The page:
The first “official” post of this Polymath project has passed 100 comments, so I think it is time to write a second post. Again I will try to extract some of the useful information from the comments (but not all, and my choice of what to include should not be taken as some kind of judgment). A good way of organizing this post seems to be list a few more methods of construction of interesting union-closed systems that have come up since the last post — where “interesting” ideally means that the system is a counterexample to a conjecture that is not obviously false.
Standard “algebraic” constructions
If is a union-closed family on a ground set , and , then we can take the family . The map is a homomorphism (in the sense that , so it makes sense to regard as a quotient of .
If instead we take an equivalence relation on , we can define a set-system to be the set of all unions of equivalence classes that belong to .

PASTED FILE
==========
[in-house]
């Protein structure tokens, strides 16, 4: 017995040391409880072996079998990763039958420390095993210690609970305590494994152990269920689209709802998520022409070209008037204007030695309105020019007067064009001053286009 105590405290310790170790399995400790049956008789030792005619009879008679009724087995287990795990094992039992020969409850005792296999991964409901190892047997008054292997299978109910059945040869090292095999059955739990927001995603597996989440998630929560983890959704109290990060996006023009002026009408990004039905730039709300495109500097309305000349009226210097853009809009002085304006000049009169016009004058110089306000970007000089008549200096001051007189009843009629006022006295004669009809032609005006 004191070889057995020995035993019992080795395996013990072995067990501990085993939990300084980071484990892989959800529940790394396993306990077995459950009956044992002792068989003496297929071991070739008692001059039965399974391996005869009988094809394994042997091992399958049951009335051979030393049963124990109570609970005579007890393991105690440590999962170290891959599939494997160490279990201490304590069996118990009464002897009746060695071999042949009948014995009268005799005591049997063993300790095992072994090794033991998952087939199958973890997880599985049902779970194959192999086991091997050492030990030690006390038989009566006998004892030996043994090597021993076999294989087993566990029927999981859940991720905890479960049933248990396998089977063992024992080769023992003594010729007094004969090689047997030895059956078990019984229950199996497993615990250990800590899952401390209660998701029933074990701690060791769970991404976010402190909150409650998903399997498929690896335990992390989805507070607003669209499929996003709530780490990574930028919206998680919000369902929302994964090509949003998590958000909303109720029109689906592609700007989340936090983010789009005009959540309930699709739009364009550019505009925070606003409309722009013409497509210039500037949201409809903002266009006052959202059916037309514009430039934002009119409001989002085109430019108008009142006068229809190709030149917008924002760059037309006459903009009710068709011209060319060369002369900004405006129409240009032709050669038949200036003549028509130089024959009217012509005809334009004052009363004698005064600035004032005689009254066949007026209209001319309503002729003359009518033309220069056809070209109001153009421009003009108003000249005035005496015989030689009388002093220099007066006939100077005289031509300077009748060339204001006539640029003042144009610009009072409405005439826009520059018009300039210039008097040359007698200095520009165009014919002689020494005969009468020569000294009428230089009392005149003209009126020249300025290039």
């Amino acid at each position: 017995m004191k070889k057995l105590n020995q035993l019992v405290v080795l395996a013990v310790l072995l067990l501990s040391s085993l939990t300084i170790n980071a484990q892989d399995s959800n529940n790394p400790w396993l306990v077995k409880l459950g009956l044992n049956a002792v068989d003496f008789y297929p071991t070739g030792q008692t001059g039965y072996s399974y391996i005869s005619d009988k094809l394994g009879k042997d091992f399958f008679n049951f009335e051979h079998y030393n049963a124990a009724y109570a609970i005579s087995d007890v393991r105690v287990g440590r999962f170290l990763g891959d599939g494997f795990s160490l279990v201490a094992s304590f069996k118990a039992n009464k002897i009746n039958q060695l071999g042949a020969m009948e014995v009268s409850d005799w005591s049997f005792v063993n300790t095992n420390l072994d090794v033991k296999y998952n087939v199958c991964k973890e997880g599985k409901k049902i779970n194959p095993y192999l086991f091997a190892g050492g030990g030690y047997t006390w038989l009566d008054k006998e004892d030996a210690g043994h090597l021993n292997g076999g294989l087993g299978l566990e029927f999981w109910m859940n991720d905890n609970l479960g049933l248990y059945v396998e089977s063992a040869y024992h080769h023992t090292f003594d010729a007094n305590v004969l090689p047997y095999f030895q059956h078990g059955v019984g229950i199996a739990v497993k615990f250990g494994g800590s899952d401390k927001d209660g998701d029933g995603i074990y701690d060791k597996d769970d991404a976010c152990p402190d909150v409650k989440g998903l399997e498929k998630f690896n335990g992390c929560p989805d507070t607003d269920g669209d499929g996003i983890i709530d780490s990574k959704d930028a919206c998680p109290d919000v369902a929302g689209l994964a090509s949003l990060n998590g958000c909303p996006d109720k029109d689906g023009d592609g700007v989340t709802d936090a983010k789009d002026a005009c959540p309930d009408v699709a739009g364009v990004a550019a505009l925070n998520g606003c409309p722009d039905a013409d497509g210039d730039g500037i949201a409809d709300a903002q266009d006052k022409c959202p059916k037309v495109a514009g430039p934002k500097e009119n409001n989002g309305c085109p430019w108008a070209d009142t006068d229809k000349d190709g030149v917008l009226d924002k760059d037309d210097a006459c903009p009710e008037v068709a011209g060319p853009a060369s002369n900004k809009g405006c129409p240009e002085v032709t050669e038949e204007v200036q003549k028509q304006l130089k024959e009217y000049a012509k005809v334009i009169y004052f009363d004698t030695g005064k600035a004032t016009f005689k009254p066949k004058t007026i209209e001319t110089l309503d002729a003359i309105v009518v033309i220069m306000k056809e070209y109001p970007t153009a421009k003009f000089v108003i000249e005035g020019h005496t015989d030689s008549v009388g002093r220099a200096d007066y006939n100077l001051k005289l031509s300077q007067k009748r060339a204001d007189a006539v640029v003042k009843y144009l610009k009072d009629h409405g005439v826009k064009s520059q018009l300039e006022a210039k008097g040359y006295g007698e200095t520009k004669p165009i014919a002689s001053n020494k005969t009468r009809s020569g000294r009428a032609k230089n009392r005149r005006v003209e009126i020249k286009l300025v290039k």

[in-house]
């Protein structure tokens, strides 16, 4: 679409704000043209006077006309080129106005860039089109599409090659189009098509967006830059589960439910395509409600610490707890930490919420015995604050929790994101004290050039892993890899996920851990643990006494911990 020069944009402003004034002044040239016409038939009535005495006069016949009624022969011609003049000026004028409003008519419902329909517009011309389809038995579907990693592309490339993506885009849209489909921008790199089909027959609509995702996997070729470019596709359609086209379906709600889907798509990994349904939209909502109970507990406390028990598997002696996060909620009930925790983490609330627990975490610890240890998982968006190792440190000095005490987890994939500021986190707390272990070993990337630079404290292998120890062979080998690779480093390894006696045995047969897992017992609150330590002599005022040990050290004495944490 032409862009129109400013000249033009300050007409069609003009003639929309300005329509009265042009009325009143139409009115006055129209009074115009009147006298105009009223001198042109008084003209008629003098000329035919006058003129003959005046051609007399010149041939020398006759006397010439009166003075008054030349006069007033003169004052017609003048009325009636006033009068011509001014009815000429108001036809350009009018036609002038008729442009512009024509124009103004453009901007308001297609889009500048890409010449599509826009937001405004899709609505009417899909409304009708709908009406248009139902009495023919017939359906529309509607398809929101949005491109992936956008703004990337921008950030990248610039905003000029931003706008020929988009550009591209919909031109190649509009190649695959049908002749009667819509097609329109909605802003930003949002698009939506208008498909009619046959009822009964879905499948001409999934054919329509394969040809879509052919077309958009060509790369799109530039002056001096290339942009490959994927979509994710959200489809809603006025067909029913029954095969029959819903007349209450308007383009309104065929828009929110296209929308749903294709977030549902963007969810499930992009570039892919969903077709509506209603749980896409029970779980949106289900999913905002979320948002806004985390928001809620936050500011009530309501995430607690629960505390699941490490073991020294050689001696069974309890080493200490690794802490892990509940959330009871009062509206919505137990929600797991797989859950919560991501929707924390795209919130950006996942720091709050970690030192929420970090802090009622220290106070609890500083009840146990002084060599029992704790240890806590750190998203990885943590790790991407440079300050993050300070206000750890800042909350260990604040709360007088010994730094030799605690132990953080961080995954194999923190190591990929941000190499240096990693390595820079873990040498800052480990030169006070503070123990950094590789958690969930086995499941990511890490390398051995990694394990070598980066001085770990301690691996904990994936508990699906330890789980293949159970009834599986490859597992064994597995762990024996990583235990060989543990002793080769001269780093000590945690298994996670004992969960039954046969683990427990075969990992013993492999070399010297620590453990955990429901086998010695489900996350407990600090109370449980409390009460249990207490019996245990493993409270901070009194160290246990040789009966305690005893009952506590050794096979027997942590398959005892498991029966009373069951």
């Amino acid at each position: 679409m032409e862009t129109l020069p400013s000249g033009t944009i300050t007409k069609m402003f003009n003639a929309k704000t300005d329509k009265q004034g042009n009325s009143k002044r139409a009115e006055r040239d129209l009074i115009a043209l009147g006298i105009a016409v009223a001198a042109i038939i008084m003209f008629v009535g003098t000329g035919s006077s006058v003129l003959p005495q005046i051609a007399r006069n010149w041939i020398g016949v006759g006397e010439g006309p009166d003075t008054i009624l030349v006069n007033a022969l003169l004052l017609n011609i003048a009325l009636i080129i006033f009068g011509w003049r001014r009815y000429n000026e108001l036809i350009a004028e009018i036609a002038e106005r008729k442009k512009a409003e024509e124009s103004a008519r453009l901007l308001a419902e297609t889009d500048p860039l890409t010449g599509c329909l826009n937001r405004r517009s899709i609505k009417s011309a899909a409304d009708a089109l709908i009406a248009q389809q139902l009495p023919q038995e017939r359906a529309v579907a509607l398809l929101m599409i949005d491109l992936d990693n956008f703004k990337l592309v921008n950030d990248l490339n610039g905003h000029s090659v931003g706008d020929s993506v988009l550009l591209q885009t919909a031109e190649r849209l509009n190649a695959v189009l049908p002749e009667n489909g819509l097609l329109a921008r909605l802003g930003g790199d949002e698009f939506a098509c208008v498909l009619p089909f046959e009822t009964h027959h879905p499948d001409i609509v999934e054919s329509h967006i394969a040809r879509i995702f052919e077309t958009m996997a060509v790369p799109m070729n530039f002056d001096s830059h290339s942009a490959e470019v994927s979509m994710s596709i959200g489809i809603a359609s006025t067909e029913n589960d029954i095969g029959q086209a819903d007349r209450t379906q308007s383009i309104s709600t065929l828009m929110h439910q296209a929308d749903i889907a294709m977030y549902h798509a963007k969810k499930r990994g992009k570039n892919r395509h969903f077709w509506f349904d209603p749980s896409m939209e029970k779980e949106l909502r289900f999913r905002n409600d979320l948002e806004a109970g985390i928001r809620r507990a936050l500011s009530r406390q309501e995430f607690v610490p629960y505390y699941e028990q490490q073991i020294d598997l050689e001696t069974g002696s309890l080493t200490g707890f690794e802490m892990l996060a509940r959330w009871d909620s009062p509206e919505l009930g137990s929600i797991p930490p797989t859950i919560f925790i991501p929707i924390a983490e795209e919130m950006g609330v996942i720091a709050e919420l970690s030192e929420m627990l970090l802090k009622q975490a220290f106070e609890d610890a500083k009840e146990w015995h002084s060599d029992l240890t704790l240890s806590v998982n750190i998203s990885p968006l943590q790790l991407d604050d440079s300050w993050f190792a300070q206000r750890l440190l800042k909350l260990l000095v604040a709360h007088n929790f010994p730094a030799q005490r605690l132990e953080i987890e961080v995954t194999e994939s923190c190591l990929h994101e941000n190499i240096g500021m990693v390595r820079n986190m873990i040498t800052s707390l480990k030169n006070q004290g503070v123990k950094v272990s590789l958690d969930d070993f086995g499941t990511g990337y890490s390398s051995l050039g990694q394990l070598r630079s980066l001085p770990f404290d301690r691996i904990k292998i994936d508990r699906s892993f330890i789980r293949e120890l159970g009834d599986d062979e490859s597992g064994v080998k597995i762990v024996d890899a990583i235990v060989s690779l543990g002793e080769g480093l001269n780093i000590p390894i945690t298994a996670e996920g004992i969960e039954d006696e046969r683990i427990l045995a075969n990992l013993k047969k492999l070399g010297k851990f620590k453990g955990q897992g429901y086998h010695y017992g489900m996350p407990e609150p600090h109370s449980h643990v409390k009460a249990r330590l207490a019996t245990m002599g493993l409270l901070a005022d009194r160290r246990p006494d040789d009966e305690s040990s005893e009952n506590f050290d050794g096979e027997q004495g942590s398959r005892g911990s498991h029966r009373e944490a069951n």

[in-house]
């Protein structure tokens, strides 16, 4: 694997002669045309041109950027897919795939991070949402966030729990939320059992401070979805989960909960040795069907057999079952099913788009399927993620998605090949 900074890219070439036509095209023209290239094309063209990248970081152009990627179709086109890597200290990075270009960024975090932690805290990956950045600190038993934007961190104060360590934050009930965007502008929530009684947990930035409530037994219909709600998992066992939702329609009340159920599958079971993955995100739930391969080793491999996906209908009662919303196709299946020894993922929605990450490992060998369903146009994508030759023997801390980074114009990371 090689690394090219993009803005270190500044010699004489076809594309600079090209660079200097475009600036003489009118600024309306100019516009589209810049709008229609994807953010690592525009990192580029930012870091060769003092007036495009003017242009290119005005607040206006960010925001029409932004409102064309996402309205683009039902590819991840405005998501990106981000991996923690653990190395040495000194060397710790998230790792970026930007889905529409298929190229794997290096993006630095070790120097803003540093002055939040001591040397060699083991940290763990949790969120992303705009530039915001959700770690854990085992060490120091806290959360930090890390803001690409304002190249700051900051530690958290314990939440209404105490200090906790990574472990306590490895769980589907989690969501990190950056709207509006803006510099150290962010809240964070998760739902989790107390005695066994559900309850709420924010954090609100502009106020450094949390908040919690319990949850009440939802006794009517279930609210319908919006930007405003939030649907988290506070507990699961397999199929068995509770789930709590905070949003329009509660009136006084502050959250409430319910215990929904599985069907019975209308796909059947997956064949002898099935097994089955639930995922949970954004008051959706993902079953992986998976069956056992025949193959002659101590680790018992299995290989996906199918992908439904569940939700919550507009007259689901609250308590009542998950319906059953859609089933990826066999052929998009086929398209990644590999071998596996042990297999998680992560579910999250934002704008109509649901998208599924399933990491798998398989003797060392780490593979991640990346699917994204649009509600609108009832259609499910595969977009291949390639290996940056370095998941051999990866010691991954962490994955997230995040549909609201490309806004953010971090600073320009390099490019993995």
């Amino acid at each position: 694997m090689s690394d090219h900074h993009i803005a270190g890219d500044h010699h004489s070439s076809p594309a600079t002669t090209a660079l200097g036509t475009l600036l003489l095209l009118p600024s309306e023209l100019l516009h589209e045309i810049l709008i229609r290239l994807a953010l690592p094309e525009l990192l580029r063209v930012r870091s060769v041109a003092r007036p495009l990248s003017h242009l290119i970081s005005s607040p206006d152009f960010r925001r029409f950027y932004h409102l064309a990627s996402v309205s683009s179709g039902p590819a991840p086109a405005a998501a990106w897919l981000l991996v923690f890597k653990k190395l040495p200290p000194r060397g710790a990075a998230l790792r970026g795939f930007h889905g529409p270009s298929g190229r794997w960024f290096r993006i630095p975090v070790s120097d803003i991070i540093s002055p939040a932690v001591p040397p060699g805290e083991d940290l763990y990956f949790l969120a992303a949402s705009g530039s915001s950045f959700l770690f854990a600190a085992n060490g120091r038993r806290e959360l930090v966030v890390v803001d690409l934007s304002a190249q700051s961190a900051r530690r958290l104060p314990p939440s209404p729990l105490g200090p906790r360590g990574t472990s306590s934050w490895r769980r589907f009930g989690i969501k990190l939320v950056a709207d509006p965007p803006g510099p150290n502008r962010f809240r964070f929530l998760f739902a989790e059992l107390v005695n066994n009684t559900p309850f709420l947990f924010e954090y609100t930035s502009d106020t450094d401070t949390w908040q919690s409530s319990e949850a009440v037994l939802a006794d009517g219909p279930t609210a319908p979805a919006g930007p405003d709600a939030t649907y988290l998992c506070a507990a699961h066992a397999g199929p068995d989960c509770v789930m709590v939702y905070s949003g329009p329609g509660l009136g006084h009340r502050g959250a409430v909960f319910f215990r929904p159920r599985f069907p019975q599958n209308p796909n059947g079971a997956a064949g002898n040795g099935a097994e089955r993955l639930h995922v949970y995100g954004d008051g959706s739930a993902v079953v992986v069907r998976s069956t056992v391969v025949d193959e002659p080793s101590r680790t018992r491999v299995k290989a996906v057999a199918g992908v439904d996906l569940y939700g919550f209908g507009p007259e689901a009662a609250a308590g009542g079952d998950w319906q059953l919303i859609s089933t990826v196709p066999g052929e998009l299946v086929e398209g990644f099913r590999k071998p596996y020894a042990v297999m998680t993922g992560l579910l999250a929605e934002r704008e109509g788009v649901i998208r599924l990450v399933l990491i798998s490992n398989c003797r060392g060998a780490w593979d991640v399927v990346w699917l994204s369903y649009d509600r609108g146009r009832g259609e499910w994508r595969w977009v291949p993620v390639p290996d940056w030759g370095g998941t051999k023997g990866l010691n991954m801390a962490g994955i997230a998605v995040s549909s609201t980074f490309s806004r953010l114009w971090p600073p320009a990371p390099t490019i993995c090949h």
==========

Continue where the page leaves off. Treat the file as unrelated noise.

Thus, subsets of give quotient families and quotient sets of give subfamilies.
Possibly the most obvious product construction of two families and is to make their ground sets disjoint and then to take . (This is the special case with disjoint ground sets of the construction that Tom Eccles discussed earlier.)
Note that we could define this product slightly differently by saying that it consists of all pairs with the “union” operation . This gives an algebraic system called a join semilattice, and it is isomorphic in an obvious sense to with ordinary unions. Looked at this way, it is not so obvious how one should define abundances, because does not have a ground set. Of course, we can define them via the isomorphism to but it would be nice to do so more intrinsically.
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